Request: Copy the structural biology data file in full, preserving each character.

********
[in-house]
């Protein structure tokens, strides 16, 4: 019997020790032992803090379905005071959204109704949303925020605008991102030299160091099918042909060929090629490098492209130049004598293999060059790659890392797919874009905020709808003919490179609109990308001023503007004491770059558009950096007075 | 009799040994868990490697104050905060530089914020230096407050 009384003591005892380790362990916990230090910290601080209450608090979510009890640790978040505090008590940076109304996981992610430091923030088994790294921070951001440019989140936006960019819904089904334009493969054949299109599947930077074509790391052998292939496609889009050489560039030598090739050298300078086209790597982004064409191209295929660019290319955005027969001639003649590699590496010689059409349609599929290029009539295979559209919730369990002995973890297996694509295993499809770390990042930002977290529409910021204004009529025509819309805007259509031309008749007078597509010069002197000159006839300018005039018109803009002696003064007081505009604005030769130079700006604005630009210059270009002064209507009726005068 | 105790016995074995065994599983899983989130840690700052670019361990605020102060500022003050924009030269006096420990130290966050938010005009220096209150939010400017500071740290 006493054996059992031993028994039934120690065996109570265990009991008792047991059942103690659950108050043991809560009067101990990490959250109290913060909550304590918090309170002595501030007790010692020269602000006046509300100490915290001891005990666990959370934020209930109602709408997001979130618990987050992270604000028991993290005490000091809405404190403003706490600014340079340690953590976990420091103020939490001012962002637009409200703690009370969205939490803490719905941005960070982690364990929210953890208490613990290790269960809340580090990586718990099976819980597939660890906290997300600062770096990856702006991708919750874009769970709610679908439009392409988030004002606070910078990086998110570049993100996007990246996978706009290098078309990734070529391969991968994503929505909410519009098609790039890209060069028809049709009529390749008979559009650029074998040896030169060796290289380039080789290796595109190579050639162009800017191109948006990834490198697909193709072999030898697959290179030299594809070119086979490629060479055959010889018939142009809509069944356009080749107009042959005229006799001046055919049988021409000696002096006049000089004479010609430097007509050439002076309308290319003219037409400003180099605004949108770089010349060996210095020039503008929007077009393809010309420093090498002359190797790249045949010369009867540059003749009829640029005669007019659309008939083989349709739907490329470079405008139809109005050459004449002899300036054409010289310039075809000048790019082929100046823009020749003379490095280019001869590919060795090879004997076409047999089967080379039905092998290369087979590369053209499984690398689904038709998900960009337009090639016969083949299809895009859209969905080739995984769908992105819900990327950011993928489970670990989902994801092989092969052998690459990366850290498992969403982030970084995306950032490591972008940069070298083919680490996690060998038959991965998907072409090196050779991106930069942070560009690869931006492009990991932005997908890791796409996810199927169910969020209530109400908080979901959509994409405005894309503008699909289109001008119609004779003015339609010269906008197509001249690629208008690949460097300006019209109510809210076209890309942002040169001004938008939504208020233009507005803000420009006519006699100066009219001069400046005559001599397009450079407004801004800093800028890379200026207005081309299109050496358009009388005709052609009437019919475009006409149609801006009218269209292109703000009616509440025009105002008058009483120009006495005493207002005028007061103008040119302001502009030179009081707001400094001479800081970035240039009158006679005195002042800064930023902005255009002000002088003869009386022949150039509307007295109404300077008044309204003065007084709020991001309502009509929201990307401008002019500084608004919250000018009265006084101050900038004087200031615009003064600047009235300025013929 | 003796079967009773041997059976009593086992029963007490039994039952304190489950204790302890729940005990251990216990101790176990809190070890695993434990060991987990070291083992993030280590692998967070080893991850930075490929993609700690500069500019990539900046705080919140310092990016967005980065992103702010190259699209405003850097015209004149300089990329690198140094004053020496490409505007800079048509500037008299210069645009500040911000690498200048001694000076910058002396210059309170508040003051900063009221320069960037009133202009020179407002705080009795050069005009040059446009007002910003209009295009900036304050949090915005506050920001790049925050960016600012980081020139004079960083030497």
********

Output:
[in-house]
């Protein structure tokens, strides 16, 4: 019997020790032992803090379905005071959204109704949303925020605008991102030299160091099918042909060929090629490098492209130049004598293999060059790659890392797919874009905020709808003919490179609109990308001023503007004491770059558009950096007075 | 009799040994868990490697104050905060530089914020230096407050 009384003591005892380790362990916990230090910290601080209450608090979510009890640790978040505090008590940076109304996981992610430091923030088994790294921070951001440019989140936006960019819904089904334009493969054949299109599947930077074509790391052998292939496609889009050489560039030598090739050298300078086209790597982004064409191209295929660019290319955005027969001639003649590699590496010689059409349609599929290029009539295979559209919730369990002995973890297996694509295993499809770390990042930002977290529409910021204004009529025509819309805007259509031309008749007078597509010069002197000159006839300018005039018109803009002696003064007081505009604005030769130079700006604005630009210059270009002064209507009726005068 | 105790016995074995065994599983899983989130840690700052670019361990605020102060500022003050924009030269006096420990130290966050938010005009220096209150939010400017500071740290 006493054996059992031993028994039934120690065996109570265990009991008792047991059942103690659950108050043991809560009067101990990490959250109290913060909550304590918090309170002595501030007790010692020269602000006046509300100490915290001891005990666990959370934020209930109602709408997001979130618990987050992270604000028991993290005490000091809405404190403003706490600014340079340690953590976990420091103020939490001012962002637009409200703690009370969205939490803490719905941005960070982690364990929210953890208490613990290790269960809340580090990586718990099976819980597939660890906290997300600062770096990856702006991708919750874009769970709610679908439009392409988030004002606070910078990086998110570049993100996007990246996978706009290098078309990734070529391969991968994503929505909410519009098609790039890209060069028809049709009529390749008979559009650029074998040896030169060796290289380039080789290796595109190579050639162009800017191109948006990834490198697909193709072999030898697959290179030299594809070119086979490629060479055959010889018939142009809509069944356009080749107009042959005229006799001046055919049988021409000696002096006049000089004479010609430097007509050439002076309308290319003219037409400003180099605004949108770089010349060996210095020039503008929007077009393809010309420093090498002359190797790249045949010369009867540059003749009829640029005669007019659309008939083989349709739907490329470079405008139809109005050459004449002899300036054409010289310039075809000048790019082929100046823009020749003379490095280019001869590919060795090879004997076409047999089967080379039905092998290369087979590369053209499984690398689904038709998900960009337009090639016969083949299809895009859209969905080739995984769908992105819900990327950011993928489970670990989902994801092989092969052998690459990366850290498992969403982030970084995306950032490591972008940069070298083919680490996690060998038959991965998907072409090196050779991106930069942070560009690869931006492009990991932005997908890791796409996810199927169910969020209530109400908080979901959509994409405005894309503008699909289109001008119609004779003015339609010269906008197509001249690629208008690949460097300006019209109510809210076209890309942002040169001004938008939504208020233009507005803000420009006519006699100066009219001069400046005559001599397009450079407004801004800093800028890379200026207005081309299109050496358009009388005709052609009437019919475009006409149609801006009218269209292109703000009616509440025009105002008058009483120009006495005493207002005028007061103008040119302001502009030179009081707001400094001479800081970035240039009158006679005195002042800064930023902005255009002000002088003869009386022949150039509307007295109404300077008044309204003065007084709020991001309502009509929201990307401008002019500084608004919250000018009265006084101050900038004087200031615009003064600047009235300025013929 | 003796079967009773041997059976009593086992029963007490039994039952304190489950204790302890729940005990251990216990101790176990809190070890695993434990060991987990070291083992993030280590692998967070080893991850930075490929993609700690500069500019990539900046705080919140310092990016967005980065992103702010190259699209405003850097015209004149300089990329690198140094004053020496490409505007800079048509500037008299210069645009500040911000690498200048001694000076910058002396210059309170508040003051900063009221320069960037009133202009020179407002705080009795050069005009040059446009007002910003209009295009900036304050949090915005506050920001790049925050960016600012980081020139004079960083030497």